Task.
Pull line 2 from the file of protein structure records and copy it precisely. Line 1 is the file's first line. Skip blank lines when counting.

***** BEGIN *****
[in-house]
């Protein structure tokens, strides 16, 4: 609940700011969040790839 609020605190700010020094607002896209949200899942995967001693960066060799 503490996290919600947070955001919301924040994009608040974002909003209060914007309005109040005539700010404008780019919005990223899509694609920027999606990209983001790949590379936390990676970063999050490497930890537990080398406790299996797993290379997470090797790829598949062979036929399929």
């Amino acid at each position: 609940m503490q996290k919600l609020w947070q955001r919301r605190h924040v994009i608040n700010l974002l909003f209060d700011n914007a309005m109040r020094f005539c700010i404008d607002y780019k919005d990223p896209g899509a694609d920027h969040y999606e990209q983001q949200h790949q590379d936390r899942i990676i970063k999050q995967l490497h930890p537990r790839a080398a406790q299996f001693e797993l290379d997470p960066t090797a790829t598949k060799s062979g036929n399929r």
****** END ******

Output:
């Protein structure tokens, strides 16, 4: 609940700011969040790839 609020605190700010020094607002896209949200899942995967001693960066060799 503490996290919600947070955001919301924040994009608040974002909003209060914007309005109040005539700010404008780019919005990223899509694609920027999606990209983001790949590379936390990676970063999050490497930890537990080398406790299996797993290379997470090797790829598949062979036929399929």